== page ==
There was a time when Hindi movies were made for men—- working class men, who would settle down in the darkness of the hall with their mates, smelling of sweat and grime. Handkerchiefs around neck and lungis drawn up mid-thigh, they would come to dance, sing, throw chawannis at the screen and whistle at the women on the screen. They couldn’t care less for story arcs and characterization as long as skulls were being cracked, dialogs were being delivered, and women were being drenched. Then things changed. Multiplexes revolutionized the business of movie distribution and audience targeting. The Johar-Chopra-Shahrukh Khan triumvirate cut off the nation’s throbbing testicles and replaced them with a pair of heart-shaped red balloons. Just as Diet Coke pushed out the Rs 1 colored water sold in plastic seen-through packs (also called jaundice test-tubes since there was a good chance of contacting the disease if you let that water cross your lips),old-time masala “movies for men”, non-stylized and formulaic, looked down upon as a “down-market”, were steadily slowly shunted to the low end of the spectrum, consigned to playing in B and C single-screens in the backwaters.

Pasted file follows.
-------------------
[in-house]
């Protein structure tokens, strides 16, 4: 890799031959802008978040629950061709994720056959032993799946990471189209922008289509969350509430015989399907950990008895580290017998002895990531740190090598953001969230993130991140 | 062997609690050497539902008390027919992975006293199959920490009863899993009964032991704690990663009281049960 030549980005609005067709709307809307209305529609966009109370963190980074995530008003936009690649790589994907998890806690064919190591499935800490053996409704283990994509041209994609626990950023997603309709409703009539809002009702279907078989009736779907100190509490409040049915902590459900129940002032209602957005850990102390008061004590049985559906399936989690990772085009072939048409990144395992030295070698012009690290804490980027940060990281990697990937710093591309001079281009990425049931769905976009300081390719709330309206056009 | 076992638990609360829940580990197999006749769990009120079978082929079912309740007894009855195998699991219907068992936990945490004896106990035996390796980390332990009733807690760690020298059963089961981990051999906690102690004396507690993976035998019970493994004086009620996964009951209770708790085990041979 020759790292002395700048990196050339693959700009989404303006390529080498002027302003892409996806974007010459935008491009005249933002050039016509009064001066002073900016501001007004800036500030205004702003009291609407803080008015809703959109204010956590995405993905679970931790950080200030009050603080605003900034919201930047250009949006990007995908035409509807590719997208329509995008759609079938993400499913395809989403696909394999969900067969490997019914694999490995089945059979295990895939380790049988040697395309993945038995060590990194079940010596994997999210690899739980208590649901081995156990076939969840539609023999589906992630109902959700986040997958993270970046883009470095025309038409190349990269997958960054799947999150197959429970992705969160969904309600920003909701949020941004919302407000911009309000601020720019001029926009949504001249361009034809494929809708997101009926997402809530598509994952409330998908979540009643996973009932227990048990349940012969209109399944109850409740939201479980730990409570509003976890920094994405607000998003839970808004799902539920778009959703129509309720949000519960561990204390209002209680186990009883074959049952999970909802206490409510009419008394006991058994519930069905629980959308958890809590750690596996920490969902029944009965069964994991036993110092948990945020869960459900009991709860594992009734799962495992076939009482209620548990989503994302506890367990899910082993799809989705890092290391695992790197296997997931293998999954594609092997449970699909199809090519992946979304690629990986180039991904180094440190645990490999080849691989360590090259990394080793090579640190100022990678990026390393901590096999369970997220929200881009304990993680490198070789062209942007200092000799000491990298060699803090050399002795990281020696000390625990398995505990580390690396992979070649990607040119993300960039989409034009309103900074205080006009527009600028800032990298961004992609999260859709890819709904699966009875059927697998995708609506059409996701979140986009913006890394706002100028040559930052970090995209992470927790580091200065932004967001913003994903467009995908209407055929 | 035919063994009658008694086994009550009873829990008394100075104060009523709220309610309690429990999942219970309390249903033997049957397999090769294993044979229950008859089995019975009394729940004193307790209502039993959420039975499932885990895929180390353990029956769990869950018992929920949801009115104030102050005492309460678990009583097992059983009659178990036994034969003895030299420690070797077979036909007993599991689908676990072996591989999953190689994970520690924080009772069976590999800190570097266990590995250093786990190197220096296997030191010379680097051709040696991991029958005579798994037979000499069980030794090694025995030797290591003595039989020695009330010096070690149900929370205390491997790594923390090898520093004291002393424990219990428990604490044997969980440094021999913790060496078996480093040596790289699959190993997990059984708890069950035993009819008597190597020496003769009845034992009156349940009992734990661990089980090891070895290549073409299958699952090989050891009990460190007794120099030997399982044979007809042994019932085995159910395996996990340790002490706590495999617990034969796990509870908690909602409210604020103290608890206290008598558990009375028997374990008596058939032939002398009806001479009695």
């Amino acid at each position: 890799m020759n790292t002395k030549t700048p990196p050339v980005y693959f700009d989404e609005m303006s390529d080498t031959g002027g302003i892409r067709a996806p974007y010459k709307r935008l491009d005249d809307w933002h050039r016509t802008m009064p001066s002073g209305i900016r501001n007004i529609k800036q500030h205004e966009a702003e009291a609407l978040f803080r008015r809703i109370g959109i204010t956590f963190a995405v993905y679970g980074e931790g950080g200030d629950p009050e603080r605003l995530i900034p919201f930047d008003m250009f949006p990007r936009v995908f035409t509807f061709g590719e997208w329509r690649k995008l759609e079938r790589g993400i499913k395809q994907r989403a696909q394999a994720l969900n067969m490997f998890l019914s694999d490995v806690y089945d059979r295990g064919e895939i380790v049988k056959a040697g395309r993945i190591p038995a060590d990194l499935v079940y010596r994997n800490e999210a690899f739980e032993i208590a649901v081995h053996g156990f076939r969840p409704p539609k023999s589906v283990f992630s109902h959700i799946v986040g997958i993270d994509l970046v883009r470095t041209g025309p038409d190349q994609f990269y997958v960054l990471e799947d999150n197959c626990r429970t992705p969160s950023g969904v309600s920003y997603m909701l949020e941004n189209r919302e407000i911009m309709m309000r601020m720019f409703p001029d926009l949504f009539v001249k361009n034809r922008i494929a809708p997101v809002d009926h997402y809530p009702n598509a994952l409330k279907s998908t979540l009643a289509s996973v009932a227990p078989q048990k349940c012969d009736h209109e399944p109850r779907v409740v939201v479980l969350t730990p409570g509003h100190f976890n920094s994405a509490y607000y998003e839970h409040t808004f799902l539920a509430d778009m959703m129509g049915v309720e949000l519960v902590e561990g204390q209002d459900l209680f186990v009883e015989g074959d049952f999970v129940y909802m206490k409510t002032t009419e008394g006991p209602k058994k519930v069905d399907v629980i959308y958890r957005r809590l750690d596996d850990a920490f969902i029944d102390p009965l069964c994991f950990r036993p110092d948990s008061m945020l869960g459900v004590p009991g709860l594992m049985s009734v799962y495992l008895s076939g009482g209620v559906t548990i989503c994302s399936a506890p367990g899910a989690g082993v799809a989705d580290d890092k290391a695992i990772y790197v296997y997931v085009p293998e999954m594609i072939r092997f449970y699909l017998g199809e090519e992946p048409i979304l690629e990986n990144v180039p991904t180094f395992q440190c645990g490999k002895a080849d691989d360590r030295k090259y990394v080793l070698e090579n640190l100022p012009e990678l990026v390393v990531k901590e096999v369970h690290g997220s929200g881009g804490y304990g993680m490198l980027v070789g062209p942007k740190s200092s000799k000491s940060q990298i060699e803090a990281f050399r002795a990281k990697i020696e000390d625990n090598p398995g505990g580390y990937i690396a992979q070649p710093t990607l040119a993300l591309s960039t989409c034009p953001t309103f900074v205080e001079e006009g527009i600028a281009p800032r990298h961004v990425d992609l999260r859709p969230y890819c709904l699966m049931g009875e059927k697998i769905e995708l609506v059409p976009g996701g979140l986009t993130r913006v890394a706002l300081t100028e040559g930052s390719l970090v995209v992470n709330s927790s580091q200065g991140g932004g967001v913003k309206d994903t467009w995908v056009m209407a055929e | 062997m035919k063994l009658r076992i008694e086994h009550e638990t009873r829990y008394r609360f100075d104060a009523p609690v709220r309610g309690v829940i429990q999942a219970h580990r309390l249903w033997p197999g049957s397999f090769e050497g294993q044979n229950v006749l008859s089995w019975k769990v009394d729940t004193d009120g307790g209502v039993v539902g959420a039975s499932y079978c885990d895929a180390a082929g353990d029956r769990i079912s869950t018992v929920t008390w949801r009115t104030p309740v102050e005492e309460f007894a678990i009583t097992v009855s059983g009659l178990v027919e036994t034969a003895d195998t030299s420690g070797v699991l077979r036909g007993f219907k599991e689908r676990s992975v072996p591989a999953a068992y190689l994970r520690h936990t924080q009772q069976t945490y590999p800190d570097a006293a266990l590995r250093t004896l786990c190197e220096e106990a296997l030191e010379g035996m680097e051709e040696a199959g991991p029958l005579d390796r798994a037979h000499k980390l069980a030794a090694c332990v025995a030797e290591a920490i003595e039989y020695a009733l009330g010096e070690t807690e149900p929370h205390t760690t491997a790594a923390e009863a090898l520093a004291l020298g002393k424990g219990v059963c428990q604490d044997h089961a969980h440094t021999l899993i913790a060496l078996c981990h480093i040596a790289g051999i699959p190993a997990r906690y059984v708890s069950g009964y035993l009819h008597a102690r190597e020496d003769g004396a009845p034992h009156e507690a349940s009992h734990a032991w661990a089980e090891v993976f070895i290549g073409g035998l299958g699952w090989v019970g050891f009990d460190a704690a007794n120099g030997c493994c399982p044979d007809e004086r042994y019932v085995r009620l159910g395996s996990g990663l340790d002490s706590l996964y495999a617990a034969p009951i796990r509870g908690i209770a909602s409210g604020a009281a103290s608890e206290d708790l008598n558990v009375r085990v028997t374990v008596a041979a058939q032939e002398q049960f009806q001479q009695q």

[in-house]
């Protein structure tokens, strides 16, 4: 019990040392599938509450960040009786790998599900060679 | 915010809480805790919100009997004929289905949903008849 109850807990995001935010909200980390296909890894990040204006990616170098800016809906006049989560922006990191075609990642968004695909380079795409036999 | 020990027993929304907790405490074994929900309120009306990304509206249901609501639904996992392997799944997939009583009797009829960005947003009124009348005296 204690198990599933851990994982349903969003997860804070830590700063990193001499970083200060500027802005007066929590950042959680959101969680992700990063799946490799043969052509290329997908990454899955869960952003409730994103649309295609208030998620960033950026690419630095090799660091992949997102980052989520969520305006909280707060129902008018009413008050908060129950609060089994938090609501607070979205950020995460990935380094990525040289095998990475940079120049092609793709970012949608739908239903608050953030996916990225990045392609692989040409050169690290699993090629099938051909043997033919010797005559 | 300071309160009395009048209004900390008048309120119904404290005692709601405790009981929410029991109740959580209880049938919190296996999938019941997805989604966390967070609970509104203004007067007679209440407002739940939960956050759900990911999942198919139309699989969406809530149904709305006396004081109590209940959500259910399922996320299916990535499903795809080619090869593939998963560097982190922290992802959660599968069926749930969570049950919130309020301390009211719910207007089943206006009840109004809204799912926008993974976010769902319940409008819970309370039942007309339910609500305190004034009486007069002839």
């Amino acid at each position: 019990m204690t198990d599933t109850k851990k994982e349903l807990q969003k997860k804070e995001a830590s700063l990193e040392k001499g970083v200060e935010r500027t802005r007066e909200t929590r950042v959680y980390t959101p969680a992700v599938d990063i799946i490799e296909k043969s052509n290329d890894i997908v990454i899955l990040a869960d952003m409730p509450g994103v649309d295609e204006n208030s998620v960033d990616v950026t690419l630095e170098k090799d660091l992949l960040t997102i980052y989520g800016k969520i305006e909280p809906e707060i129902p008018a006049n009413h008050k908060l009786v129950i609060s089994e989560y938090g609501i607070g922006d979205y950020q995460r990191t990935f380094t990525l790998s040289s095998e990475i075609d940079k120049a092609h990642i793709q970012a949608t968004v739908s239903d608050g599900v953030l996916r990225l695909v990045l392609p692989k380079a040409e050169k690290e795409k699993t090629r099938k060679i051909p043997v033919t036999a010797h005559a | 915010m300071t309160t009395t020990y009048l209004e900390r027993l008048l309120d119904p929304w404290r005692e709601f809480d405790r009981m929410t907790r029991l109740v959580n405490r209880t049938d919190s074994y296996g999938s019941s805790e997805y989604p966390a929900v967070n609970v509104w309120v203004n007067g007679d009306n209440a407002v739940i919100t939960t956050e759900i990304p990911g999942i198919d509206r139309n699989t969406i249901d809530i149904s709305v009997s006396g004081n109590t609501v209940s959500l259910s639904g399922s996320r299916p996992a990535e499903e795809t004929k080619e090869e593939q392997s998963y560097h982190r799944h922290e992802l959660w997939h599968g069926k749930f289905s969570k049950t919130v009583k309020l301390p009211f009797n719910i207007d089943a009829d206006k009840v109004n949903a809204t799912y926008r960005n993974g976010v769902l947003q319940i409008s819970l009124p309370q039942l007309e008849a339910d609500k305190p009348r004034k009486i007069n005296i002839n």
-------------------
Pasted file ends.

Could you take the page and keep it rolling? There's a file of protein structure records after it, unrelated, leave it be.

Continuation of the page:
Last year’s bone-cracking “Wanted”, starring Bollywood’s undisputed Neanderthal and the new-generation Mithun Chakraborty, resurrected the commercial viability of old masala action. It was only going to be a matter of time when there would try to replicate its success. Enter “Dabangg”, a stunning two-plus hours packed with every cliche of the action thriller, legendary dialogbaazi of the kind you repeat years later (Cheddi Singh, hum tume itne ched karenge ki confuse ho jaoge—- ki saas kaha se le aur pade kaha se) and enough moments to make even the most jaded get off from the seat and do a seat-i.
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